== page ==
HOW TO DESIGN AN EVENT AROUND A VENUE OR LOCATION
When it comes to full wedding planning it is always better if we start with a blank slate and don't have to work with ingredients already chosen. The biggest and by far the most important element of the wedding plans, is choosing the venue. Think of it as a canvas with which we are going to create colour, texture and layers inside. We tend to start the design process before we even begin to look for a venue!
So what happens if you've picked the venue before hiring a planner or designer? What happens if you've picked somewhere with a strong interior design which is fighting your pinterest board? We thought we'd give you a few tips as this is often a scenario we have to work within.
I have shared visuals a real event we designed, styled and created florals for here too. So you can see how the space comes to life with a little vision and direction!
1. Get Writing
It may seem silly when talking about visual styling to then begin with words. However it's what we always do. Just grab a piece of paper and write down lots of descriptive words and notes about you and your partner:
- favourite/least favourite colours
- places you love to eat - what is the food like, what is the decor like?
- places you have been on holiday that you fell in love with?
- where did you meet?
- what magazines do you read?
- what does your home look like?
- what are your hobbies?
- what is your personal fashion like?
- favourite flowers
Then on another piece of paper, start writing down descriptive words about your venue - is it grand, modern, traditional, luxurious, minimalist? Start trying to draw parallels and common themes between your first set of notes, and see if it can start to build a picture for you. For example - you love riding, and reading novels, and your house is full of pattern and rich bold colours but you love wearing black head to toe. Perhaps then you've chosen a more minimalist modern venue? Marry the opposing styles. Cream leather stationery with black text, soft muted neutral tones in the flowers and linen, lots of texture to soften then space, and some contrasting deeper burgundy red to make the styling pop, but with an element of richness.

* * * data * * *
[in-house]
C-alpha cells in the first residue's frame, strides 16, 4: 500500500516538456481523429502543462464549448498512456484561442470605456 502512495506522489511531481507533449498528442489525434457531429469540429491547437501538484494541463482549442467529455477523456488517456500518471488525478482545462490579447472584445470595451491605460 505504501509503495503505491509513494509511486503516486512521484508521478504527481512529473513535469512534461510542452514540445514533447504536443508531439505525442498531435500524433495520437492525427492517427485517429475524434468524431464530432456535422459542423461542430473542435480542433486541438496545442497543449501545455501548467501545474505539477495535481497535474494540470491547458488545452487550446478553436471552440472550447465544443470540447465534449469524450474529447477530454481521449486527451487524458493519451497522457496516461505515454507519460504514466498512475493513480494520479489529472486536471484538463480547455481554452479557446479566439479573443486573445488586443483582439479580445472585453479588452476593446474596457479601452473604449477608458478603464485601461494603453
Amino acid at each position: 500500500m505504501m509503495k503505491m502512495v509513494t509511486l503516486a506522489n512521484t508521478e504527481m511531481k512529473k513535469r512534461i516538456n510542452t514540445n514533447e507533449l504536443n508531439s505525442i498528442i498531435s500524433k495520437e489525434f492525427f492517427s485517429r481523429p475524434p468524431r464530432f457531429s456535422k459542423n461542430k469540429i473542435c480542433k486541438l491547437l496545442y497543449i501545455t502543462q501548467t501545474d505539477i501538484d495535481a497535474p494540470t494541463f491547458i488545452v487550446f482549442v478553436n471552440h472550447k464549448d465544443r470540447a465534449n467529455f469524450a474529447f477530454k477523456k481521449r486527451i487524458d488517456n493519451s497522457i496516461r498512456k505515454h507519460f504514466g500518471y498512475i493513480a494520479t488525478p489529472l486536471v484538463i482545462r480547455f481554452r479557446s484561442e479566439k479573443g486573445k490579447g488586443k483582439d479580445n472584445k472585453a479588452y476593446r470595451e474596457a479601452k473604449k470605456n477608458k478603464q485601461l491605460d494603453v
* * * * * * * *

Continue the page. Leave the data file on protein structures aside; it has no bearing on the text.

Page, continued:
2. Write Your Magazine Headline
Once you have started to pad out a vision it is time to refine it. I always come up with a headline for my events. I then try to sum it up in just one paragraph. It takes me back to my PR days, and essentially what I want to do is give myself and other vendors involved a clear brief so that we are all working from the same page - it helps focus the mind!
3. Gather Imagery
Once you've come up with an overall idea and summary headline, it's time to get visual! This is when I start to pull in imagery and moodboards. I gather inspiration that fits the brief... it may be a sample from a sofa company, or a dress advertised in a magazine... it might be a single flower stem in the studio that sparked a new idea. If you don't have the time to dedicate to gathering physical items, then it is absolutely fine to utilise tools like Pinterest and Instagram. Just make sure you consider your headline and design paragraph at all times - and ask yourself - does the image fit?
4. Break It Down
So you have a vision and imagery to support it? What next? Now is time to plan it all. Create a document (digital or hardcopy) witch sections for each space and element: